Penny Oleksiak’s days of flying under the radar are long gone but the Canadian swimming sensation has grown more comfortable with her fame ahead of the Tokyo Games where she has a shot at becoming her nation’s most decorated Olympian of all-time.
As a 16-year-old at the 2016 Rio Olympics, Oleksiak’s life changed over the course of six days when she became the first Canadian to win four medals in a single Summer Games, including gold in the 100 metres freestyle.
Managing the expectations that went along with a record-setting Olympic debut took some getting used to for Oleksiak, who was once overwhelmed with her accomplishments but has since allowed them to empower her.
“I struggled with having ‘Olympic champion’ attached to my name at swim meets. It was almost scary for me to go up and race,” Oleksiak told Reuters in a video interview. “But now it’s more motivating to me.
“When I get up to race and people say ‘Olympic champion, Penny Oleksiak,’ I’m like: ‘Yeah, that is me. I did that. And I’m going to do it again hopefully and I’m going to show you right now that I can be fast.'”
For Oleksiak, whose Olympic medal haul also includes silver in the 100m butterfly, bronze in the women’s 4x100m and 4x200m relays, building on that Rio success has had challenges.
In the 2017 season, one in which Oleksiak was hampered by a concussion and a lingering shoulder issue, the Toronto-based swimmer failed to reach a podium in any individual event.
In 2018, Oleksiak, competing with a heavy heart days after her grandmother’s death, left the Commonwealth Games without a medal in an individual event and skipped that year’s Pan Pacific Swimming Championships to enjoy some time away from the pool.
“I just found myself in a slump and I wasn’t very happy with what I was doing,” said Oleksiak, who during her one-month break visited St. Lucia with her sister and spent time with friends.
“Then I got back into it and it was pretty easy for me to find that motivation again and be really excited about swimming again and figure out how I can be good at something that I love to do and take off the pressure from it.”
In a bid to add to her Olympic hardware, Oleksiak has been working furiously on what swimmers call their front-end speed to complement her impressive ability to finish with a flourish.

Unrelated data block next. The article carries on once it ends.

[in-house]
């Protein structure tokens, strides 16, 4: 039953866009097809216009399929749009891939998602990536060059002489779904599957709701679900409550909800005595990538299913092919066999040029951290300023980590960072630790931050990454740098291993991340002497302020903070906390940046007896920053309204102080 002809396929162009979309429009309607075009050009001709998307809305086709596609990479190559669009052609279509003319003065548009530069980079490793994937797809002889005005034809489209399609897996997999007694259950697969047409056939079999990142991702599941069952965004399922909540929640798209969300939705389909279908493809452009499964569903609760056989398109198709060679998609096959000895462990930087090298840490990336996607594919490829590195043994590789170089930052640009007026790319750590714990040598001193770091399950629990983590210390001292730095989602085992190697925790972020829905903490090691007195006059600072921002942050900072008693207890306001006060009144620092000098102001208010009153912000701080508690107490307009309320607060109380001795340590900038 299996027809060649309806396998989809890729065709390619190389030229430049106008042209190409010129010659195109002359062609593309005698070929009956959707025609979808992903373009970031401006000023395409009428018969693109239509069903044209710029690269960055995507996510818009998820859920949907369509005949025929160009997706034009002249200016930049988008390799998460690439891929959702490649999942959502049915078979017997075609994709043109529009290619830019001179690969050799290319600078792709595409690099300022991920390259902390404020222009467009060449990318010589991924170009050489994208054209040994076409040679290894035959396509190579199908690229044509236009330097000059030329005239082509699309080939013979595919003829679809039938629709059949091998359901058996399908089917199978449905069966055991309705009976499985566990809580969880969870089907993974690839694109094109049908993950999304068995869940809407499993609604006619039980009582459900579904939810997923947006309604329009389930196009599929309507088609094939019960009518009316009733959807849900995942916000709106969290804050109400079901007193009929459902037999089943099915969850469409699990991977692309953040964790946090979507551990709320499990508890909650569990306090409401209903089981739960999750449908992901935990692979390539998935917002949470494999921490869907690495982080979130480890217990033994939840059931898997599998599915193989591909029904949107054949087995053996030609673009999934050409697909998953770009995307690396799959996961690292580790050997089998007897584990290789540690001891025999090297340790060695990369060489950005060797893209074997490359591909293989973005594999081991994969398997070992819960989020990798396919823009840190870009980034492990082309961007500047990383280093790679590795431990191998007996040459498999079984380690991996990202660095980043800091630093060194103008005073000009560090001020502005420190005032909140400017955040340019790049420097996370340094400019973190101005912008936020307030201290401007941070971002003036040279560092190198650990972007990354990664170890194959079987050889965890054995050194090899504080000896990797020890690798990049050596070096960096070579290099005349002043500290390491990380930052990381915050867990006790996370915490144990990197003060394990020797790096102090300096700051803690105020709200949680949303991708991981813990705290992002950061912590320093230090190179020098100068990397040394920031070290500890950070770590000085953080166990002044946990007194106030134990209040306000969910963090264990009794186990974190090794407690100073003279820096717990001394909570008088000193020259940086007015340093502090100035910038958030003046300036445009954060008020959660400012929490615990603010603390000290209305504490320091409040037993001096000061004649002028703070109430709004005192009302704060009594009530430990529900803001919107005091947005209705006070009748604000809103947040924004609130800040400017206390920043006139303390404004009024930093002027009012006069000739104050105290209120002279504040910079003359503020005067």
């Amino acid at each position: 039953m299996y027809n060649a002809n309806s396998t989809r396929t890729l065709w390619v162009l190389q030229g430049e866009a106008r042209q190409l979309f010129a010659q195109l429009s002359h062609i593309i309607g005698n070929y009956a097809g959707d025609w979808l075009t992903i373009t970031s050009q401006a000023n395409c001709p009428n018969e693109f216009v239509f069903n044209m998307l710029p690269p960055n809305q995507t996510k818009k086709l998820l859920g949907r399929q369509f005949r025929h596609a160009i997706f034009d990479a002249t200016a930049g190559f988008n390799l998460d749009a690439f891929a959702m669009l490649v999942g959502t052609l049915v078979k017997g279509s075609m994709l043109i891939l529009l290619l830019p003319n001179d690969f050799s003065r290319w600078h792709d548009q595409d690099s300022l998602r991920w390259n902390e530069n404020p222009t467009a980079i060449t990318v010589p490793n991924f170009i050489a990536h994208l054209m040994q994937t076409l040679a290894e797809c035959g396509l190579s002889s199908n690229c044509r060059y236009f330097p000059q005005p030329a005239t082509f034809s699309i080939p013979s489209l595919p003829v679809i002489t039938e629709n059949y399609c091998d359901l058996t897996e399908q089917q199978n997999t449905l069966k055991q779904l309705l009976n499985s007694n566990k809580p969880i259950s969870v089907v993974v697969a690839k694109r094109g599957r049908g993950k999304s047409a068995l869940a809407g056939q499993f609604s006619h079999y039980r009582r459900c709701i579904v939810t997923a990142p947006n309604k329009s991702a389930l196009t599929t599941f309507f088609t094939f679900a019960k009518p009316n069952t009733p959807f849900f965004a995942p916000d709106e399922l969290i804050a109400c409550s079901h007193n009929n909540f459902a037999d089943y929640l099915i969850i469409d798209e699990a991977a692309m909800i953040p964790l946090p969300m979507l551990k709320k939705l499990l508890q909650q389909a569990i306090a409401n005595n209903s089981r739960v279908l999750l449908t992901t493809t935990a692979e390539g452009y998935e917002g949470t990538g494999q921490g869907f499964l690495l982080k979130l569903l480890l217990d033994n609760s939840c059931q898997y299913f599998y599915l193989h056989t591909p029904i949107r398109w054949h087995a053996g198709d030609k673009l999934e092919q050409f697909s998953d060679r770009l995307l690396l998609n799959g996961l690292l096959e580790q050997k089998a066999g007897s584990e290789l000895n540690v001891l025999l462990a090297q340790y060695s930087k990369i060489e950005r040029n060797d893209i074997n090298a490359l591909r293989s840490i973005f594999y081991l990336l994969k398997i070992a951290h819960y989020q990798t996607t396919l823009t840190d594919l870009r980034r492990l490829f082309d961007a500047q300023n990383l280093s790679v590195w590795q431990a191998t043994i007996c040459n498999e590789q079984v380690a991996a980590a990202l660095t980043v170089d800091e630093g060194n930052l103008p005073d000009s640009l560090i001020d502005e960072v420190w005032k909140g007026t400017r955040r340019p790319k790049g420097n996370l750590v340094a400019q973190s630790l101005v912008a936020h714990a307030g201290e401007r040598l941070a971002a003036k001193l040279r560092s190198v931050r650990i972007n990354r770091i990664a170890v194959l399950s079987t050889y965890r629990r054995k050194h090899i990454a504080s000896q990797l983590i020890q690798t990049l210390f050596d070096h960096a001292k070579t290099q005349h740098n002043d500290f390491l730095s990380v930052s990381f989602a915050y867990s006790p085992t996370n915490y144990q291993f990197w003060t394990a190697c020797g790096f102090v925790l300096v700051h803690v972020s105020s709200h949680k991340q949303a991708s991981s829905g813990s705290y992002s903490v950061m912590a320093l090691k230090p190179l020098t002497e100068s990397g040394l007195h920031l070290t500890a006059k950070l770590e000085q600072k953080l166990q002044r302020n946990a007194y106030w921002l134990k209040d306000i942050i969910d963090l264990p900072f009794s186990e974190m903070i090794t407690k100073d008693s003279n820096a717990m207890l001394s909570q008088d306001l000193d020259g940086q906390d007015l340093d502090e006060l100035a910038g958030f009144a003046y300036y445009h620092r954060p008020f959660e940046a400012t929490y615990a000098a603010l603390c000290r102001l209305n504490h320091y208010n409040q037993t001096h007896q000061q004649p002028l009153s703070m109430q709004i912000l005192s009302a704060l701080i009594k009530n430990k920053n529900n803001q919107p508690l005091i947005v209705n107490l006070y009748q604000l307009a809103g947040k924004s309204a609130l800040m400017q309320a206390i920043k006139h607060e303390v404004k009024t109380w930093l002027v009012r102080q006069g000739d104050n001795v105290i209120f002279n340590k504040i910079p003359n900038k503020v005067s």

Oleksiak’s back-end speed was on full display during the Rio 100m freestyle final where she was in seventh place at the turn and nearly a full second off the lead but dug deep to pull off a relentless and unforgettable comeback.
While training amid the COVID-19 outbreak has been far from ideal and upended many athletes’ routines, Oleksiak feels the one-year postponement of the Tokyo Olympics has been beneficial to her.
“Last year around the first bit of when COVID started I was pretty nervous about the Olympics,” said Oleksiak. “But I kind of came to terms with the fact that (the postponement) would give me another year to prepare so I was really excited for that and I have really been focusing on perfecting what I can.”
Oleksiak is among the six swimmers named early to Canada’s Olympic team ahead of the national trials which have been postponed until May because of COVID-19.
Already Canada’s youngest Olympic champion, Oleksiak will arrive at the July 23-Aug. 8 Tokyo Games three medals shy of becoming her nation’s most decorated Olympian – summer or winter.
Should Oleksiak need advice on how to handle the pressure, she can count on American Michael Phelps, the most decorated Olympian of all-time, after signing with Phelps Brand last October as a global ambassador.
The swim brand has since launched a collection inspired by Oleksiak and the partnership has led to a friendship between the young Canadian and Phelps.
“They genuinely are like a family to me, they are super nice,” said Oleksiak. “Michael is there whenever I need him, to call, to chat whenever.”